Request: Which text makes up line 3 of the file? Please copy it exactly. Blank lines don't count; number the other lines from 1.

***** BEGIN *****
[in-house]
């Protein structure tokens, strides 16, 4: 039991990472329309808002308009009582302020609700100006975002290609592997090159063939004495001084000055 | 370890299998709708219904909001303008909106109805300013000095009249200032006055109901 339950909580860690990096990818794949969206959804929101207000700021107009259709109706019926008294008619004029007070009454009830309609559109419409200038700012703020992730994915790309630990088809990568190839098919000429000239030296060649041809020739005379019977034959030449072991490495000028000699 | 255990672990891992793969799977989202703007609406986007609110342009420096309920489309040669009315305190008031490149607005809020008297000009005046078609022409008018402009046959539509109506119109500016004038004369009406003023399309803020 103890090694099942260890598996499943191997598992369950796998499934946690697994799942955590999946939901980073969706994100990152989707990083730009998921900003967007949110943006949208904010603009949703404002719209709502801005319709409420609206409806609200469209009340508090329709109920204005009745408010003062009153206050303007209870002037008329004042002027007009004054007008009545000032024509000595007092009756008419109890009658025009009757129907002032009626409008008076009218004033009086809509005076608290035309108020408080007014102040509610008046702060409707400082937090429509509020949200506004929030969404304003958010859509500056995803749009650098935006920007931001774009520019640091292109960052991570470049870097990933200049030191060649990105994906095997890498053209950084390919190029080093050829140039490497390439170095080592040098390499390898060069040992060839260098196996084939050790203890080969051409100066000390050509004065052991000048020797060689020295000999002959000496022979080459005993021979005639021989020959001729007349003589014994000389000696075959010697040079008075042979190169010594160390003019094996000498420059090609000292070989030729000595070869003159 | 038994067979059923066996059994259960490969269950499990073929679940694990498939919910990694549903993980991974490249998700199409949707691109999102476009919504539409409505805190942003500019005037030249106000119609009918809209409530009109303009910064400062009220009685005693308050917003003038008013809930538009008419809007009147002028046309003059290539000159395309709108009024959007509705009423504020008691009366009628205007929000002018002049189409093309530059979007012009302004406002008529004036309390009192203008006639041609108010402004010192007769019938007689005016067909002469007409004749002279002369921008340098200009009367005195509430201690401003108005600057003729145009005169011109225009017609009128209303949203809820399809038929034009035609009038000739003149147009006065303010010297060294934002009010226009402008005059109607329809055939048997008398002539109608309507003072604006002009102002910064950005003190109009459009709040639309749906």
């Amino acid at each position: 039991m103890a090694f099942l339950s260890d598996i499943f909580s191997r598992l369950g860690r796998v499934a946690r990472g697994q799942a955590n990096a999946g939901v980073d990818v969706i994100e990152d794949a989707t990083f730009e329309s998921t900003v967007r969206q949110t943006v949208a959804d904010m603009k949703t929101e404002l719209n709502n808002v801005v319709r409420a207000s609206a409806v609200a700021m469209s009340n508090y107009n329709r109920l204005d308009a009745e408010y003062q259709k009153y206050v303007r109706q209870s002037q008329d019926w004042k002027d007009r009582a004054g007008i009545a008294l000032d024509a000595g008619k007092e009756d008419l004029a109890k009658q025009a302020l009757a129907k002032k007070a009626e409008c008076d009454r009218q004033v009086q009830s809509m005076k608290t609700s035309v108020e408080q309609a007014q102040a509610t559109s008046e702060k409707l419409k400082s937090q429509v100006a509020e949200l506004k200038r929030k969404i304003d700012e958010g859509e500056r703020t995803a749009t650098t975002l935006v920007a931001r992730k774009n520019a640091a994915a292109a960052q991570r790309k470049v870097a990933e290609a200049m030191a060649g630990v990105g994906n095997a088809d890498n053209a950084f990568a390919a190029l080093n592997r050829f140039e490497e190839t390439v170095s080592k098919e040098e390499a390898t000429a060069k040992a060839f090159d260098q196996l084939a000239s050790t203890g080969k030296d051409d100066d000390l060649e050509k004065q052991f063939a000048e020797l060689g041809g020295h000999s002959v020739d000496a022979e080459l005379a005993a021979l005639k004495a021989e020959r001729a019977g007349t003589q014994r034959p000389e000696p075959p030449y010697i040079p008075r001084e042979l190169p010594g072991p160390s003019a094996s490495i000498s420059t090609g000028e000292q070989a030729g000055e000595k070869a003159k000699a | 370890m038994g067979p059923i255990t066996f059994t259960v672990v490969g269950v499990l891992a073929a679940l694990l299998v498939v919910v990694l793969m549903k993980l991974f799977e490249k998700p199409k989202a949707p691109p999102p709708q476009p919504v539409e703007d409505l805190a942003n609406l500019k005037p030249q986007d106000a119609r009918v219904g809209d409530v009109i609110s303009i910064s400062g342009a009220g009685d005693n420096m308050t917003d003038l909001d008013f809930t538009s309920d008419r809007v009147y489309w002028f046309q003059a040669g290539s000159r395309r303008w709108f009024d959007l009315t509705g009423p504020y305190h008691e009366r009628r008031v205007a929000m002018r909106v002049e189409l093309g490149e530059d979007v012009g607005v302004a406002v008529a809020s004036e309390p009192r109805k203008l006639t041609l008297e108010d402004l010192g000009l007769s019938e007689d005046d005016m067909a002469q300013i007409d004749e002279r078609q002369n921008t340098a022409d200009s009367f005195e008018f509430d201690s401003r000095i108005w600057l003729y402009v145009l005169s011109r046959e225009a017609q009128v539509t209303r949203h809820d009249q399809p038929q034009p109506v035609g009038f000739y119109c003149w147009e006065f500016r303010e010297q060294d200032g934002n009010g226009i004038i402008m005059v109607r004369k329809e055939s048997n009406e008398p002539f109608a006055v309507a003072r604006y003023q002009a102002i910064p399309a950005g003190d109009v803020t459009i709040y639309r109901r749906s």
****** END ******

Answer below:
């Amino acid at each position: 039991m103890a090694f099942l339950s260890d598996i499943f909580s191997r598992l369950g860690r796998v499934a946690r990472g697994q799942a955590n990096a999946g939901v980073d990818v969706i994100e990152d794949a989707t990083f730009e329309s998921t900003v967007r969206q949110t943006v949208a959804d904010m603009k949703t929101e404002l719209n709502n808002v801005v319709r409420a207000s609206a409806v609200a700021m469209s009340n508090y107009n329709r109920l204005d308009a009745e408010y003062q259709k009153y206050v303007r109706q209870s002037q008329d019926w004042k002027d007009r009582a004054g007008i009545a008294l000032d024509a000595g008619k007092e009756d008419l004029a109890k009658q025009a302020l009757a129907k002032k007070a009626e409008c008076d009454r009218q004033v009086q009830s809509m005076k608290t609700s035309v108020e408080q309609a007014q102040a509610t559109s008046e702060k409707l419409k400082s937090q429509v100006a509020e949200l506004k200038r929030k969404i304003d700012e958010g859509e500056r703020t995803a749009t650098t975002l935006v920007a931001r992730k774009n520019a640091a994915a292109a960052q991570r790309k470049v870097a990933e290609a200049m030191a060649g630990v990105g994906n095997a088809d890498n053209a950084f990568a390919a190029l080093n592997r050829f140039e490497e190839t390439v170095s080592k098919e040098e390499a390898t000429a060069k040992a060839f090159d260098q196996l084939a000239s050790t203890g080969k030296d051409d100066d000390l060649e050509k004065q052991f063939a000048e020797l060689g041809g020295h000999s002959v020739d000496a022979e080459l005379a005993a021979l005639k004495a021989e020959r001729a019977g007349t003589q014994r034959p000389e000696p075959p030449y010697i040079p008075r001084e042979l190169p010594g072991p160390s003019a094996s490495i000498s420059t090609g000028e000292q070989a030729g000055e000595k070869a003159k000699a | 370890m038994g067979p059923i255990t066996f059994t259960v672990v490969g269950v499990l891992a073929a679940l694990l299998v498939v919910v990694l793969m549903k993980l991974f799977e490249k998700p199409k989202a949707p691109p999102p709708q476009p919504v539409e703007d409505l805190a942003n609406l500019k005037p030249q986007d106000a119609r009918v219904g809209d409530v009109i609110s303009i910064s400062g342009a009220g009685d005693n420096m308050t917003d003038l909001d008013f809930t538009s309920d008419r809007v009147y489309w002028f046309q003059a040669g290539s000159r395309r303008w709108f009024d959007l009315t509705g009423p504020y305190h008691e009366r009628r008031v205007a929000m002018r909106v002049e189409l093309g490149e530059d979007v012009g607005v302004a406002v008529a809020s004036e309390p009192r109805k203008l006639t041609l008297e108010d402004l010192g000009l007769s019938e007689d005046d005016m067909a002469q300013i007409d004749e002279r078609q002369n921008t340098a022409d200009s009367f005195e008018f509430d201690s401003r000095i108005w600057l003729y402009v145009l005169s011109r046959e225009a017609q009128v539509t209303r949203h809820d009249q399809p038929q034009p109506v035609g009038f000739y119109c003149w147009e006065f500016r303010e010297q060294d200032g934002n009010g226009i004038i402008m005059v109607r004369k329809e055939s048997n009406e008398p002539f109608a006055v309507a003072r604006y003023q002009a102002i910064p399309a950005g003190d109009v803020t459009i709040y639309r109901r749906s």